Monday, November 23, 2009

The Wild World of Author Visits

With my book launching in a few months I’ll all keen to get out in the world and do some presentations as a debut YA author. Earlier this year I did a few low key school visits, a public library teen book club visit and an online chat with teen readers at TeenRC. Those first dips in the author circuit pool will hopefully come in handy. But the thing is – I don’t want to be one of those authors.

If you’ve ever sat in on an author visit that’s going south – you know the ones I’m talking about - the author who never quite connects with his/her audience (however small or large). There’s a distance, a pretension that comes through loud and clear and no amount of high wattage smiles or scripted jokes can mask it.

Working in school and public libraries, I’ve been on the organizational side of an author visit – I know the value of a grounded author, one who is approachable, stays generally on topic and can put the crowd at ease with the appropriate level of goofiness or dramatic intensity as the occasion warrants.

I’ve seen authors choke at school visits (not physically, but you know what I mean) – they’re just too afraid to be silly, to be kid-friendly, to make mistakes. And then I’ve witnessed a whole gym full of kids from kindergarten to grade six absolutely enthralled at the retelling of childhood foibles that later became the basis of a writer's work. (I’m speaking here of Canadian author, Sigmund Brouwer, who wowed students and staff during an hour-long presentation we’ll not soon forget - if you ever get the chance to hear him speak....jump on it!).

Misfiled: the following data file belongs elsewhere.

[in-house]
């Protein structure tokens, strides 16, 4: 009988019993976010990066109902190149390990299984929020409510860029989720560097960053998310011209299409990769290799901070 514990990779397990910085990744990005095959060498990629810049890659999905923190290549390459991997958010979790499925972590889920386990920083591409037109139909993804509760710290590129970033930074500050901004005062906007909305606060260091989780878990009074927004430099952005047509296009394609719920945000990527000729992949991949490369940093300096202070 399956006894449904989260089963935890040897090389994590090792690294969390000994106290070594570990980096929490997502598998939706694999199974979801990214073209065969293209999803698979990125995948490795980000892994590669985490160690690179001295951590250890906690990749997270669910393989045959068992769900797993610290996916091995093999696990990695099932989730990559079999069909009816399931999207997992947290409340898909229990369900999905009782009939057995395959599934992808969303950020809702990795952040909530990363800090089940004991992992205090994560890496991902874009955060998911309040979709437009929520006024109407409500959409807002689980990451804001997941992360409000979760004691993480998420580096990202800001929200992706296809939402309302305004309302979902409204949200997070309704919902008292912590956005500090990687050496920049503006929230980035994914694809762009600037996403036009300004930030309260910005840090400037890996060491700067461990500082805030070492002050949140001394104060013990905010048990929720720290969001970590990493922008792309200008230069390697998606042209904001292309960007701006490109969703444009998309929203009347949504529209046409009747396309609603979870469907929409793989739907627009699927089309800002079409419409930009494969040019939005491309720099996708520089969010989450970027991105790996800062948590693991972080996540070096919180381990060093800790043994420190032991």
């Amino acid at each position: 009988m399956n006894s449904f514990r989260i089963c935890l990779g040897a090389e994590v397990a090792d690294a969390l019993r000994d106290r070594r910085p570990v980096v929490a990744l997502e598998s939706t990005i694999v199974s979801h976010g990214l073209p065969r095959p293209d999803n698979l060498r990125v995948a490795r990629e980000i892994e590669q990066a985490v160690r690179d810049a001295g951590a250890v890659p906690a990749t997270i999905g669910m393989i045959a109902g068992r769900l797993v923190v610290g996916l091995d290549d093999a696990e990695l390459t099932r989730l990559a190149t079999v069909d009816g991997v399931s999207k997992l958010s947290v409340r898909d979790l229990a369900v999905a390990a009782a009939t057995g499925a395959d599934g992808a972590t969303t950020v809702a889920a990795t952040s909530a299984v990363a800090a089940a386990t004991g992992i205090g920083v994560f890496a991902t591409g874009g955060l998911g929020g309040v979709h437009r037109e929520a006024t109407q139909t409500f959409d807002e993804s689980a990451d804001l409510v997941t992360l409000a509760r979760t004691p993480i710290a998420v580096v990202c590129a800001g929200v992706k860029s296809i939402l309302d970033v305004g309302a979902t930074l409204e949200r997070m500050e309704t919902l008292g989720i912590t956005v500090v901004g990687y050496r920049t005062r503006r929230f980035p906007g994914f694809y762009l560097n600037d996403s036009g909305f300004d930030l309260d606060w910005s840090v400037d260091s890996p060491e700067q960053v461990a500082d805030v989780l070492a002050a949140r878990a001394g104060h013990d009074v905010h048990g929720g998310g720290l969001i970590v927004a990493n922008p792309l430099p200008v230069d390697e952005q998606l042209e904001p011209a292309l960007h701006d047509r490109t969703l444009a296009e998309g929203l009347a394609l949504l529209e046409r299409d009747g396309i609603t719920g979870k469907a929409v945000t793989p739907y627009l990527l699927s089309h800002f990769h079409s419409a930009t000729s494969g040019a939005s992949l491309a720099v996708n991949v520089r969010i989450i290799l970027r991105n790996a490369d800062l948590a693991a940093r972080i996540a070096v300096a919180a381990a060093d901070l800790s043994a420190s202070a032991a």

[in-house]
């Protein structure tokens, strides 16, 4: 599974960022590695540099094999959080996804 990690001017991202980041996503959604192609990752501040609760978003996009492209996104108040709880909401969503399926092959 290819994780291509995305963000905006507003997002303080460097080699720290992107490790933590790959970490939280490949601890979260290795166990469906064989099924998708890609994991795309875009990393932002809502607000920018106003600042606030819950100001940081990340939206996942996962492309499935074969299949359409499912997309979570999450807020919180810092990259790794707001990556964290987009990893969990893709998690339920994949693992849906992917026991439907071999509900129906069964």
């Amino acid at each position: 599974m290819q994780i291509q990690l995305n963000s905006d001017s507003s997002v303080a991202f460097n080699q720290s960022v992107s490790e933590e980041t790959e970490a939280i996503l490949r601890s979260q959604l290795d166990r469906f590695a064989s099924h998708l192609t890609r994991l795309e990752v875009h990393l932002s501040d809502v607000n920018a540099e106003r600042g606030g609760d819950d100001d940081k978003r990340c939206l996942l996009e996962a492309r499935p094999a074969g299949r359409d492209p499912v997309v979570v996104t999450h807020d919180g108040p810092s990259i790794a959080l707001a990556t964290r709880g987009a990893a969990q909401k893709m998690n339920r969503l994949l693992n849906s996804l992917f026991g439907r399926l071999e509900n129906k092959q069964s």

So here’s to a debut year of author bookings, a year of goofing around, accidentally offending people (I tend to do that), of getting a few things right and a whole bunch of stuff wrong. If any of you have tips for the newbie, I’m all ears.


Tami Klockau said...

Awesome post, Tracy. I love when authors engage the audience. I think one of my favorite YA signings was Melissa Marr. She talked with the group, kept it fun and light. She gave items away and let us ask questions. Since she has already written three books from her series, she didn't sit and read from it. We were there because we liked her books, so she told stories that weren't between the binding of her books. More about the process and creation of the world, instead of reading straight from it. I loved it!

Judith Graves said...

Hey Tami - you know I'm still so grateful you got me that signed copy of Wicked Lovely, right? ;)

Speaking of autographs - did the Bryan Trottier one arrive yet?

Tami Klockau said...

It did! Thank you so much! I still have to make it to the post office! It's been a little crazy with Thanksgiving and NaNo. Definitely this week.